Battery Circuit

 Switch Circuit

The Build

I started with a medium-sized pizza box for the housing.

Blank Pizza Box

I then cut out the center and four sides

Stenciled Pizza Box Cut Out Pizza Box

In order to wear the box I added a length of Nylon cord tied in a loop. I threaded this between two holes cut on the top of the box. I also threaded another length of cord through the back so I could tie the box to my waist and prevent it from flopping around. Lastly I painted the box with some white paint.

With String

The circuit was put together on an Arduino protoshield, I picked up one made by Seeed Studios but there are quite a few out there. The shield comes with pin headers that fit the Arduino Uno.

Uno with Shield

I assembled the transistors and resistors on the protoshield. The base of each transistor is connected to a pin on the Arduino through a piece of jumper wire. A resistor is connected between each emitter and a point on the board where wire leading to the LEDs will be attached.

Transistors Soldered In

Not The World’s Cleanest Layout, But It Works

I then wired in the battery snap connector and push button switch. The button turns the Arduino on/off by connecting/disconnecting power to the VIN pin. I gave the switch about two feet of wire so I could feed it out the side of the box and tuck it away in my pocket.

Board with Switch

I then needed pairs of two LEDs that could be positioned inside the box to light up each segment. I ended up cutting a few rectangles of cardboard, poking two holes through each, and taping two LEDs in place. The LEDs were connected to the board with some spare wire and heat shrink.

LED in Cardboard

I wanted each section to be lit up as smoothly as possible. The LEDs I got do a good job of lighting up the area directly in front of them but don’t allow much light out their sides. I wanted to light up each section as smoothly as possible so I took an extra step to help the light diffusion. I used some fine grain sandpaper (about 400 grit) to rough up the plastic housing around each LED. This helped quite a bit to diffuse more the light to the surrounding section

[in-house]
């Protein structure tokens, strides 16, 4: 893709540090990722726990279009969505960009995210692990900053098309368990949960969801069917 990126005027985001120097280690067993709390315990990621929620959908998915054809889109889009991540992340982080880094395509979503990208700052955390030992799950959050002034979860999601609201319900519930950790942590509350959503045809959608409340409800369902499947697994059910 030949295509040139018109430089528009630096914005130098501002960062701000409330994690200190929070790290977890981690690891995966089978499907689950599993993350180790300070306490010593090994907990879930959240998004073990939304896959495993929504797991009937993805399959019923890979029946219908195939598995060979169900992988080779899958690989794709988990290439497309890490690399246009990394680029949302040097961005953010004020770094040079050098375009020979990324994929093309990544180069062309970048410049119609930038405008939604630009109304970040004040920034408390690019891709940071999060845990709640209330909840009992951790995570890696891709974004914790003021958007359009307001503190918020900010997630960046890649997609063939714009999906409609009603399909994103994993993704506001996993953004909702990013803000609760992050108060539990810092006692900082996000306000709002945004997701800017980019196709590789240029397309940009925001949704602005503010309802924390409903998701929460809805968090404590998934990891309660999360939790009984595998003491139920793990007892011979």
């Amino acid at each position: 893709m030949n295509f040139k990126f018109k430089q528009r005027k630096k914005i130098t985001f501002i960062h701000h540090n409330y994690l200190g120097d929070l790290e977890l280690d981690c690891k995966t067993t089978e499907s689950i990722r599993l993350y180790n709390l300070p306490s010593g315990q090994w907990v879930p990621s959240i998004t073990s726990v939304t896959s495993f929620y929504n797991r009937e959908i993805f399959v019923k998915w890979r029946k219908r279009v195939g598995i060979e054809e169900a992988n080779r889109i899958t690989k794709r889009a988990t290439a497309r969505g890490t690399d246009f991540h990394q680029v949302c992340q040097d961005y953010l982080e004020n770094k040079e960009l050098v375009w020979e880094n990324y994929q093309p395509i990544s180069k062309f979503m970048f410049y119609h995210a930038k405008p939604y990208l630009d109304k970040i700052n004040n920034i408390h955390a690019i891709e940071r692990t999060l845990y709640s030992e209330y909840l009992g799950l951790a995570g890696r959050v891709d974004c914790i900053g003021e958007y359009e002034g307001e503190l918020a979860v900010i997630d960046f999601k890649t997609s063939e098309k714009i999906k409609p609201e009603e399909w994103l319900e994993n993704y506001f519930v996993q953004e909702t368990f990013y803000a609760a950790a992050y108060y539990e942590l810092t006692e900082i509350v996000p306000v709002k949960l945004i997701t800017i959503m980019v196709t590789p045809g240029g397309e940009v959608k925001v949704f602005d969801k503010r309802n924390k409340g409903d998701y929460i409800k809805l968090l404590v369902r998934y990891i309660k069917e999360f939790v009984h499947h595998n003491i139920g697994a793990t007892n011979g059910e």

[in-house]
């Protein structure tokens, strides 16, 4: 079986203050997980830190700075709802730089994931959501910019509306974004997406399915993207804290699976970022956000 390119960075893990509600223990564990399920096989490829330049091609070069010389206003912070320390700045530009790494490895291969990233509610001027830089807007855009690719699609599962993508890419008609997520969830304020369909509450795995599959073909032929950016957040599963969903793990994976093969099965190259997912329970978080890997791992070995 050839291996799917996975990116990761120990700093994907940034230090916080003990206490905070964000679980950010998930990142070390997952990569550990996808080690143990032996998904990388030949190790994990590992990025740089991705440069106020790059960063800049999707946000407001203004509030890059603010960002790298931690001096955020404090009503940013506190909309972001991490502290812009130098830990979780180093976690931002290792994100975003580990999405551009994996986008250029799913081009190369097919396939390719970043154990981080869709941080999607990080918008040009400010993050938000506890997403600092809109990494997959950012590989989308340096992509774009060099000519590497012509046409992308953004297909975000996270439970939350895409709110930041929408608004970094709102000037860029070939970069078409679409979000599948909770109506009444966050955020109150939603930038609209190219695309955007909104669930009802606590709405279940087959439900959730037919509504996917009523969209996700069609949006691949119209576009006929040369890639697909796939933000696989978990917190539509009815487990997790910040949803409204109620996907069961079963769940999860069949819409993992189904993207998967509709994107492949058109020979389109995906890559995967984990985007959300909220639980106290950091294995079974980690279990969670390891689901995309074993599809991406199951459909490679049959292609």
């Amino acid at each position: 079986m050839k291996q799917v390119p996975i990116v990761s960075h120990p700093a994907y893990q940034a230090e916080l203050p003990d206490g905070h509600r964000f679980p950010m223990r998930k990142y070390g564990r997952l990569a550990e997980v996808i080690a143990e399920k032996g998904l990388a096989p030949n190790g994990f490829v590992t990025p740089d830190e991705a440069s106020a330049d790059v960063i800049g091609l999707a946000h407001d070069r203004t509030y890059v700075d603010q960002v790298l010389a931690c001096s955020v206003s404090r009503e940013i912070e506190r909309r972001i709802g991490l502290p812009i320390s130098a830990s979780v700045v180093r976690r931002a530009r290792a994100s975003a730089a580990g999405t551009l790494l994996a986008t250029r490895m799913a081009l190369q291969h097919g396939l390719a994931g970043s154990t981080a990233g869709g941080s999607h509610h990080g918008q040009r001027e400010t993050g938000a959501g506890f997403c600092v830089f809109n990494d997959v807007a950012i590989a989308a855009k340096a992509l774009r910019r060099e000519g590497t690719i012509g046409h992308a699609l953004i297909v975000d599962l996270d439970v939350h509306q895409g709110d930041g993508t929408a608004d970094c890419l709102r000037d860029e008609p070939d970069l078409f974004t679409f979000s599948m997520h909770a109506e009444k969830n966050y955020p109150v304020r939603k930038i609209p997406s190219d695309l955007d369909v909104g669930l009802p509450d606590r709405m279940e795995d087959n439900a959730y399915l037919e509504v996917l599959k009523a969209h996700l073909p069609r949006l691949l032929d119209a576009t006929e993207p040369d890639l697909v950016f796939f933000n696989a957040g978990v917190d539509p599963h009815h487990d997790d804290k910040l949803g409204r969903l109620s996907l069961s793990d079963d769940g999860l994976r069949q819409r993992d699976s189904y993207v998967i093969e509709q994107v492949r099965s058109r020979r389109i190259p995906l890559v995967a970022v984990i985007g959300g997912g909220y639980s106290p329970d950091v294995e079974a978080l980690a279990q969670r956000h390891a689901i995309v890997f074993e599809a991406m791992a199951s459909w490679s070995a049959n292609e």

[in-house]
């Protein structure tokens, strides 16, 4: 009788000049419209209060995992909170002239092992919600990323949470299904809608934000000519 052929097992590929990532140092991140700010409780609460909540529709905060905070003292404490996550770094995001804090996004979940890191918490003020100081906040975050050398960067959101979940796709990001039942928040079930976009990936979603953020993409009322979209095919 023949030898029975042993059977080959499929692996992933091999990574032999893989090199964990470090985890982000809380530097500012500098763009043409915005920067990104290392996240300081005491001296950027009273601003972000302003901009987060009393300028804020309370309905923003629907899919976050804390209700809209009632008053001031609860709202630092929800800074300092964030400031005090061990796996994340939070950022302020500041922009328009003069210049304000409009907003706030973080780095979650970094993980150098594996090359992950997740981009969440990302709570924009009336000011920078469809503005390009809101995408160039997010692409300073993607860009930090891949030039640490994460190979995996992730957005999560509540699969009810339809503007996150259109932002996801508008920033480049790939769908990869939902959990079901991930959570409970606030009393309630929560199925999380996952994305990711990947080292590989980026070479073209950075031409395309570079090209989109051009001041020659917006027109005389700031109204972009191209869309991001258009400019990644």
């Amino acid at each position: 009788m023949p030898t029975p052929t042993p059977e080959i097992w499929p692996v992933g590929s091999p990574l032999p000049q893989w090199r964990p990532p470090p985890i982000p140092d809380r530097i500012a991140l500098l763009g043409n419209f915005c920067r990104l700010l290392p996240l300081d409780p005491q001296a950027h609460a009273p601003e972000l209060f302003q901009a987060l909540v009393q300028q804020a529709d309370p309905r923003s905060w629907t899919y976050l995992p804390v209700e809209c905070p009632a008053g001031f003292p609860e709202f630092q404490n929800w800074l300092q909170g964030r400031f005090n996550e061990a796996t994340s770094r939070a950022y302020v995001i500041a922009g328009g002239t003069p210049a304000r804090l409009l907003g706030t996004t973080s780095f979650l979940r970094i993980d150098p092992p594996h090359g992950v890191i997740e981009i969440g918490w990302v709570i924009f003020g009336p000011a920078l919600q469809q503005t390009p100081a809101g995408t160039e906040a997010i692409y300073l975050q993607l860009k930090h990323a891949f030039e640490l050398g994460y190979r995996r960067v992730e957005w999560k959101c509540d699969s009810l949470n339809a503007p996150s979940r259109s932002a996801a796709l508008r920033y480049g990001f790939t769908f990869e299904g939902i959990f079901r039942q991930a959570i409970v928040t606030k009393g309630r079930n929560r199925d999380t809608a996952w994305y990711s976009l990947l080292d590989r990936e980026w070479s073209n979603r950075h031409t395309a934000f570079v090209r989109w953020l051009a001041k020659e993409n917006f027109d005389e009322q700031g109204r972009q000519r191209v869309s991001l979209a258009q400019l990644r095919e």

Sanded LEDs

With five LED sections made I just needed to tape them down in the correct spot in the box and connect each to the proper place on the protoshield. I programmed a quick Arudino sketch to turn on all the LEDs to make sure everything worked.

Center Lit


Lots of Duct Tape

Closeup Of Board Taped


Close Up Of The Arduino In Place

The last step of the box assembly was to tape a few sheets of wax paper on the inside of the lid of the box in order to help diffuse the LEDs and better hide the wiring and tape on the inside.

All LEDs OnSide View


Side View With Switch

The Software

I connected each quarter circle to a digital I/O pin on the Arduino. The center LEDs were connected to a PWM pin which allowed me to control the brightness. This was used to make a fade in and out effect for the center button.

The code runs through a set of functions to mimic the Xbox 360 startup sequence. Mostly this was just flashing various LEDs. To create the “chasing circle” effect the Arduino flashes the quarter circle sections one after the other for several revolutions around a circle.